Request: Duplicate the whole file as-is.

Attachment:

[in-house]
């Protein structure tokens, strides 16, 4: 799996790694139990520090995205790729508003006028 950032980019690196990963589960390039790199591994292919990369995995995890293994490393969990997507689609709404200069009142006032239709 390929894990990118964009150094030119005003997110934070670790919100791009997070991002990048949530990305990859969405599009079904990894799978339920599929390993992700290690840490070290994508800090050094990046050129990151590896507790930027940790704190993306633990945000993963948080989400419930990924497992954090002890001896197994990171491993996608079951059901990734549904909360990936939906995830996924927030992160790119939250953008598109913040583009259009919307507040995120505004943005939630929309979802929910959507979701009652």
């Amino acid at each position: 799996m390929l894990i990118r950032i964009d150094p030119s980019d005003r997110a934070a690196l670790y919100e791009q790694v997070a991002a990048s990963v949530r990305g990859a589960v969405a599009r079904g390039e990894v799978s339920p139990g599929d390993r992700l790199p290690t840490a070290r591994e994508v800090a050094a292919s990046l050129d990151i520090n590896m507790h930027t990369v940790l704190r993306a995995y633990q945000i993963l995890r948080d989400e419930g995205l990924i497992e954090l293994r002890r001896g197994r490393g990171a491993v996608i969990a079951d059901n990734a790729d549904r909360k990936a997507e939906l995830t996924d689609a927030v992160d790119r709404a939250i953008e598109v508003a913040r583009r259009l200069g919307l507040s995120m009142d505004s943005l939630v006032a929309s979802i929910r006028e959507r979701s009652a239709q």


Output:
[in-house]
């Protein structure tokens, strides 16, 4: 799996790694139990520090995205790729508003006028 950032980019690196990963589960390039790199591994292919990369995995995890293994490393969990997507689609709404200069009142006032239709 390929894990990118964009150094030119005003997110934070670790919100791009997070991002990048949530990305990859969405599009079904990894799978339920599929390993992700290690840490070290994508800090050094990046050129990151590896507790930027940790704190993306633990945000993963948080989400419930990924497992954090002890001896197994990171491993996608079951059901990734549904909360990936939906995830996924927030992160790119939250953008598109913040583009259009919307507040995120505004943005939630929309979802929910959507979701009652």
């Amino acid at each position: 799996m390929l894990i990118r950032i964009d150094p030119s980019d005003r997110a934070a690196l670790y919100e791009q790694v997070a991002a990048s990963v949530r990305g990859a589960v969405a599009r079904g390039e990894v799978s339920p139990g599929d390993r992700l790199p290690t840490a070290r591994e994508v800090a050094a292919s990046l050129d990151i520090n590896m507790h930027t990369v940790l704190r993306a995995y633990q945000i993963l995890r948080d989400e419930g995205l990924i497992e954090l293994r002890r001896g197994r490393g990171a491993v996608i969990a079951d059901n990734a790729d549904r909360k990936a997507e939906l995830t996924d689609a927030v992160d790119r709404a939250i953008e598109v508003a913040r583009r259009l200069g919307l507040s995120m009142d505004s943005l939630v006032a929309s979802i929910r006028e959507r979701s009652a239709q």